Title: Arrow: “Present Tense” Review
Release Date: November 5th, 2019
Network: The CW
Genre: Superhero, Drama, Action
Last week, the flashforwards were given a fresh start with our 2040 crew heading to 2019. “Present Tense” saw the good and bad of this change in formula. While there is a lot of potential with these 2040 characters in the present day, a few frustrating interactions kept this episode from being among the best in Arrow’s final season so far.
Let’s start with the bad, which by far has to be Mia Smoak. Her character, who has been largely disliked by the fanbase going into this season, was not given any favors this week. Her interactions with Oliver were disappointing and frankly, a tad annoying. Mia’s entire arc in “Present Tense” was being angry at her dad because he left his family and died in Crisis. But, if he had not gone with The Monitor and went on the Crisis path, the whole multiverse would have probably been destroyed. So, yeah, her motivations made no sense to me.
Take The Flash season 5 as an example of doing this time-travel arc correctly. That season saw Nora West-Allen head to the past so she can save her father (Barry Allen) from vanishing in Crisis. Nora had some disdain early on towards her mother (Iris West-Allen) but it was ultimately justified due to what Iris did to Nora in the future. There wasn’t any justifiable resentment or hatred for Mia to latch onto here. As a result, I found myself checking out of the episode each time the show went back to that well.
Thankfully, Connor and William’s interactions with their fathers were nothing short of fantastic. The episode begins with heartbreak and hits you right in the feels, especially when Connor begins to realize his adoptive dad is clueless about taking him in as a kid.
In William’s case, I appreciated that he was the guy who knew what was going on almost immediately, seeing as he is familiar with the 2019 Team Arrow setup.
The scene where William comes out to Oliver was also very well done. This is somewhat surprising to me because, at times, the CW fumbles these big-time emotional moments and it ends up being more cheesy than compelling. The whole Queen family killed it in the acting department this week. Ben Lewis was great as William and despite a terrible arc, Katherine McNamara also put in a good performance as Mia. However, the standout this week is Stephen Amell. As mentioned above, those first 3-5 minutes were filled with heartbreak, utter shock, and emotion. That’s because Amell crushed just about every scene he was in from the “those are my kids” line to his speeches to William and Mia. You can tell the cast has put everything they can into this last season.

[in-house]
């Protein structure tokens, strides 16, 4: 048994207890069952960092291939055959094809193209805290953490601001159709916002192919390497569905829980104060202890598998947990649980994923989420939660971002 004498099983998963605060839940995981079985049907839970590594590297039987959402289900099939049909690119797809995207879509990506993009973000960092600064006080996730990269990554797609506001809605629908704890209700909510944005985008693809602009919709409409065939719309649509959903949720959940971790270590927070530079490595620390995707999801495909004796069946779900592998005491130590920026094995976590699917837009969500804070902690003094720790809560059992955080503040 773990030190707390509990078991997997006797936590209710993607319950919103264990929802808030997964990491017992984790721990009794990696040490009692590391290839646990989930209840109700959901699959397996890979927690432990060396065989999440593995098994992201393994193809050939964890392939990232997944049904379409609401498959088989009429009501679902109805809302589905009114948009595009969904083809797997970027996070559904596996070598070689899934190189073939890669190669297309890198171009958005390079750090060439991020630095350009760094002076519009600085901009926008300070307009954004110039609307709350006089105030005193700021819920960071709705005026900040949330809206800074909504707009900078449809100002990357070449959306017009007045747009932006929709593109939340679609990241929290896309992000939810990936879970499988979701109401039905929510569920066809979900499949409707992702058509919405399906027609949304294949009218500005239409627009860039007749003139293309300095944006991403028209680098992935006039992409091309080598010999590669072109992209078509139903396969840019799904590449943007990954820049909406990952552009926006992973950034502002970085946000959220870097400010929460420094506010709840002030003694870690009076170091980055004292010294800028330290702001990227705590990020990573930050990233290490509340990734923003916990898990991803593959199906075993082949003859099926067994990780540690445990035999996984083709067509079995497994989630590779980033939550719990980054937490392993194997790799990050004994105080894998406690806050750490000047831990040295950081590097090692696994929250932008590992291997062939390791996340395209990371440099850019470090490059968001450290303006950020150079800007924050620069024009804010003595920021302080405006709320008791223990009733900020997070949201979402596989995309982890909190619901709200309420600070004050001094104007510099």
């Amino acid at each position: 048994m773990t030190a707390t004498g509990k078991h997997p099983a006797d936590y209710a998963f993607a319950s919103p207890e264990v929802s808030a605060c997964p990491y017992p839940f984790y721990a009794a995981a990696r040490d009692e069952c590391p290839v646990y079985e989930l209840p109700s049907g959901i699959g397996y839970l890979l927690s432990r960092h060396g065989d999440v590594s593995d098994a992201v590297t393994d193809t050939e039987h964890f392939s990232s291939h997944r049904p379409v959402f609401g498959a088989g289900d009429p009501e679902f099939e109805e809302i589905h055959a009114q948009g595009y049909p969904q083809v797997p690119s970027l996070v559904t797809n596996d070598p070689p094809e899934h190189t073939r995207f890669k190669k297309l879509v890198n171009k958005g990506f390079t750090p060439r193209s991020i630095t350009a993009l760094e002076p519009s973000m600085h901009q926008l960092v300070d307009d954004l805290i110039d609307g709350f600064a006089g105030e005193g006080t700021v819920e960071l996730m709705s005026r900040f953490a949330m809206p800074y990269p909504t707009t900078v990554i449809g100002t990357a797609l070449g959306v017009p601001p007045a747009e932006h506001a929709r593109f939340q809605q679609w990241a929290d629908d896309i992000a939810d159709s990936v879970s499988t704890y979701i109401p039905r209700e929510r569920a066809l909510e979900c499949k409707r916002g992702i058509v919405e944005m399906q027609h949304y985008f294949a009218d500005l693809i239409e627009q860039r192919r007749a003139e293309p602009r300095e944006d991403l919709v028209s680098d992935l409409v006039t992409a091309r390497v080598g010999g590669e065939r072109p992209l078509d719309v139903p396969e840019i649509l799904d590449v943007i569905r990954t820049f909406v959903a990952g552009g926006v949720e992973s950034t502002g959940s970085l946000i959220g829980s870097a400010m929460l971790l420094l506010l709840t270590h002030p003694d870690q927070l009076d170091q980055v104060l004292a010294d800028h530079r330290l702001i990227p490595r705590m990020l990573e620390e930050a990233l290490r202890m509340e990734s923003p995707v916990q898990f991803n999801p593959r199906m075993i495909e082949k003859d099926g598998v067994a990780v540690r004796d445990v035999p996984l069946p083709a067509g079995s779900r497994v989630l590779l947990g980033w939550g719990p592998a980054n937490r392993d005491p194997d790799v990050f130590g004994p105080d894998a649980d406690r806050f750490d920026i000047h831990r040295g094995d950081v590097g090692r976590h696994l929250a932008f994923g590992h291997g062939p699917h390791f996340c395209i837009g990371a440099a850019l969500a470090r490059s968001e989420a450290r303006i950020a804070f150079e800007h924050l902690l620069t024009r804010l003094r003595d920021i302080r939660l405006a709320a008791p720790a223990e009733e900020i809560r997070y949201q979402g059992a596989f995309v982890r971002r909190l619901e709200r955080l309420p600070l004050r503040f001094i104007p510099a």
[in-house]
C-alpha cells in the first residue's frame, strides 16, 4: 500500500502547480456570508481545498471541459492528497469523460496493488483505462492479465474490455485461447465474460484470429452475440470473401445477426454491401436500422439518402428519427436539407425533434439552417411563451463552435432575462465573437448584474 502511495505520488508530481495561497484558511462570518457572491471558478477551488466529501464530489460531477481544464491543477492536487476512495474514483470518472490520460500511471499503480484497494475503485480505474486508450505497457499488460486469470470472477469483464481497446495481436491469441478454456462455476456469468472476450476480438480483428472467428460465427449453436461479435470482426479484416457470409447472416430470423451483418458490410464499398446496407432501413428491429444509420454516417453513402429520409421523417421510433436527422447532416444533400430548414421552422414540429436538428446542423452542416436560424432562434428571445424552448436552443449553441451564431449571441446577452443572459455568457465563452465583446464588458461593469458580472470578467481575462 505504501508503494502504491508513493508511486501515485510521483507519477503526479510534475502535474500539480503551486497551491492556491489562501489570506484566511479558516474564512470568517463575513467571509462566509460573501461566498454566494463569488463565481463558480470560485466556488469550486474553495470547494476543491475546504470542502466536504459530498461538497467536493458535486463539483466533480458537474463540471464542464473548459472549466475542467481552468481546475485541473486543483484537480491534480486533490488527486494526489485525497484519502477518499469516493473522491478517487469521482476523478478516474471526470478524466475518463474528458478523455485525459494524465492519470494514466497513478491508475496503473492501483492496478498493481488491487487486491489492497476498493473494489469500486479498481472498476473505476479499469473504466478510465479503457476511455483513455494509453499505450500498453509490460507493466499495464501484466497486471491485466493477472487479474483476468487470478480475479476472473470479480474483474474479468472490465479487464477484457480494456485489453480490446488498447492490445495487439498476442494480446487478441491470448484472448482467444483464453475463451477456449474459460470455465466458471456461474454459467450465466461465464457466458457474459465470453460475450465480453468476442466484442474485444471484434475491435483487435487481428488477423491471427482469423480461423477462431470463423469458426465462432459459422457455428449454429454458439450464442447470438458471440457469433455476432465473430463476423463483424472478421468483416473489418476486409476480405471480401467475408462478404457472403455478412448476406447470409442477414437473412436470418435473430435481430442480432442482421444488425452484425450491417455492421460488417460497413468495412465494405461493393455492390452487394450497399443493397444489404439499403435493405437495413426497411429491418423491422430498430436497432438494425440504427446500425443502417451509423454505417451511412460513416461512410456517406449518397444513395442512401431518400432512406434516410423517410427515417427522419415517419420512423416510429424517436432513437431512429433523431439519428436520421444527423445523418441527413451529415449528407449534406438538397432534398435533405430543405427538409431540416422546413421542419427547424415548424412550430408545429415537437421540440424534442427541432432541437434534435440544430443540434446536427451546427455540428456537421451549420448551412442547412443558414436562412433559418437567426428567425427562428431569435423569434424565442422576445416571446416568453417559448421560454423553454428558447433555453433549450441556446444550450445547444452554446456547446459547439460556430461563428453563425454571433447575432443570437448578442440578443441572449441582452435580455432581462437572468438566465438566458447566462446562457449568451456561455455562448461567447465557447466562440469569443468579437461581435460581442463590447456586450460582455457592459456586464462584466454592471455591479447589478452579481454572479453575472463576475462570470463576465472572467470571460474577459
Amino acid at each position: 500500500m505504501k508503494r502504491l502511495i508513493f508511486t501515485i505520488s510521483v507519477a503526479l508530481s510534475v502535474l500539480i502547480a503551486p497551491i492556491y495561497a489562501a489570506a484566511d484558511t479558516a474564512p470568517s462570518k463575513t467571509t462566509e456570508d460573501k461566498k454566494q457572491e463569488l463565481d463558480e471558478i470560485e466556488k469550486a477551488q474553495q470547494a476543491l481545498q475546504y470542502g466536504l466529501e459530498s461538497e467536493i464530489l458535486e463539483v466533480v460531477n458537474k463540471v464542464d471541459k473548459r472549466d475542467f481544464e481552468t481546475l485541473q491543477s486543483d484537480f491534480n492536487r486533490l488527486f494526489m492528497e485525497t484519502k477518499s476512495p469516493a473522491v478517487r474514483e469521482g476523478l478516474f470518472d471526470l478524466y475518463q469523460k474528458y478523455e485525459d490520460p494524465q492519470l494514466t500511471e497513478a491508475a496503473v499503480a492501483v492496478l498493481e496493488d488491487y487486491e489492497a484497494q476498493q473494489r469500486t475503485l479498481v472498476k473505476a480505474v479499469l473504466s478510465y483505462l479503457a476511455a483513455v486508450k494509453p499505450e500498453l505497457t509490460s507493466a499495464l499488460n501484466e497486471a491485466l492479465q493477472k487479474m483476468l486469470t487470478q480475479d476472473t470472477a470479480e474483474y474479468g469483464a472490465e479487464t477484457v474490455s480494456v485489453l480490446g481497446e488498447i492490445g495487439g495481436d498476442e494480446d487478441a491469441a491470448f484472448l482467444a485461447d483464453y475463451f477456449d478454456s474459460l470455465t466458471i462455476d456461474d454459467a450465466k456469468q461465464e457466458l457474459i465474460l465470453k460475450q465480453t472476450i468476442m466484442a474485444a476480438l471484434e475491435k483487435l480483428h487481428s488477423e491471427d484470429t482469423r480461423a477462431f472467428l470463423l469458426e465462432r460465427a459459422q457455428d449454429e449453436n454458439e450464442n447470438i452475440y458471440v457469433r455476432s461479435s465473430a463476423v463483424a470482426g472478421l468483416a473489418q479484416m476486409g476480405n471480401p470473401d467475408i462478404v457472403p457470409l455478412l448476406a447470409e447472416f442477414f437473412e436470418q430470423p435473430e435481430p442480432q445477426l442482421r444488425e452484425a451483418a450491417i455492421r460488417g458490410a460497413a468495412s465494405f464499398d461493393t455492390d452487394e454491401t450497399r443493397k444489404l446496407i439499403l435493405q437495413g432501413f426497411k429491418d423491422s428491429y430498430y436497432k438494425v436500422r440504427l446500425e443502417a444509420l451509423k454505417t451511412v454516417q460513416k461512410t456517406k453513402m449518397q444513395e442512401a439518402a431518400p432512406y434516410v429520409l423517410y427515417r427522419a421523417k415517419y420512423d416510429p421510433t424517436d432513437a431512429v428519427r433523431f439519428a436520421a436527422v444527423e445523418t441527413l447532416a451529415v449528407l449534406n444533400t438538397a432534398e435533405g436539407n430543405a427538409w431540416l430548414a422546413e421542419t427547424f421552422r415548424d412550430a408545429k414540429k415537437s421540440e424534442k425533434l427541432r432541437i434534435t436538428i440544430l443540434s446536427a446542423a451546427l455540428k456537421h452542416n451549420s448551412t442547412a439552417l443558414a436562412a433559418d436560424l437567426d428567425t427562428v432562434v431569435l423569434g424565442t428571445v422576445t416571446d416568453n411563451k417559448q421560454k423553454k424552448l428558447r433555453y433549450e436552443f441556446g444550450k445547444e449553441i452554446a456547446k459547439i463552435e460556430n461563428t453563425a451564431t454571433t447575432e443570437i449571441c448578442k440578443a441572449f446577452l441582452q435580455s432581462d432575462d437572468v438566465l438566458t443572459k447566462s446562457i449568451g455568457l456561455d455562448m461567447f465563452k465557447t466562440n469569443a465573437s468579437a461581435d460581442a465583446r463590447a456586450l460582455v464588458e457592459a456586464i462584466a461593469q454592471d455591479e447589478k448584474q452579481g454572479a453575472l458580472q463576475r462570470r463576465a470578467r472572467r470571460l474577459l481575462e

I wasn’t necessarily looking forward to the J.J. storyline continuing and I’m glad it was all a misdirect. The twist completely worked and by the end of the episode, it set up the possibility of the 2040 crew returning to their time only to find out that they actually changed the future for the better. Well, hopefully.
On one hand, I would have liked to see Diggle interact with 2040 J.J. and figure out more about his son’s backstory in the Deathstroke gang. But, keeping these 2 apart is for the best. The storyline is similar to what happened with Andy, which I think Diggle even mentions in the episode. The final season already features so many callbacks as it is. Just keep the J.J. stuff for the spin-off show or have the story be changed completely by the time the 2040 crew goes back.
I’ve probably hammered this point home multiple times in these Arrow and The Flash reviews but I gotta do it again for safe measure. I’m loving that both of these shows are making Crisis to be such a big deal. You can sort of feel the weight our characters are under each week as they’re starting to realize time is running out and the “god” who is supposedly helping prevent the end of the multiverse may not be who he claims to be.
It seems that every week, a new wrinkle is added to this Monitor stuff. That’s great for me. It keeps the Crisis unpredictable. Is The Monitor who he says he is? Why does he want Laurel to betray Oliver? It’s highly unlikely we’ll figure it out next week when the team goes to Russia but I’m sure the show will continue to fan the flames on the storyline until Crisis or the possible twist that The Monitor is actually the Anti-Monitor.
Verdict: “Present Tense” is filled with some heartfelt and intense (no pun intended) moments. The clash between the 2040 and 2019 Team Arrow crews is a mixed bag but the show still has a few weeks, including Crisis, to ramp things up properly. The episode was also helped by an unexpected change in its villain and everything involving The Monitor. Unfortunately, some forgettable interactions and a lack of any answers as to why the flashforwards crew traveled to 2019 kept “Present Tense” from hitting that Remarkable rating for me. Still, Arrow season 8 has been amazing so far.
- Ben Lewis and Katherine McNamara put in great performances
- Stephen Amell completely crushed it as well
- The Monitor cliffhanger
- Connor and Diggle's interactions
- William and Oliver's interactions
- The bait-and-switch with Deathstroke
- Yet again, the action for this show is awesome
- Mia's motivations didn't make any sense
- As a result, Mia's interactions with Oliver were disappointing
- Even though we got that cliffhanger at the end, we had no answers as to why the flashforwards crew was sent back to 2019
Avid gamer and placeholder of what is now the worst selfie of all time. Mostly an Xbox/PS4 player but I have been known to destroy friendships in Mario Kart and Super Smash Bros. Ultimate.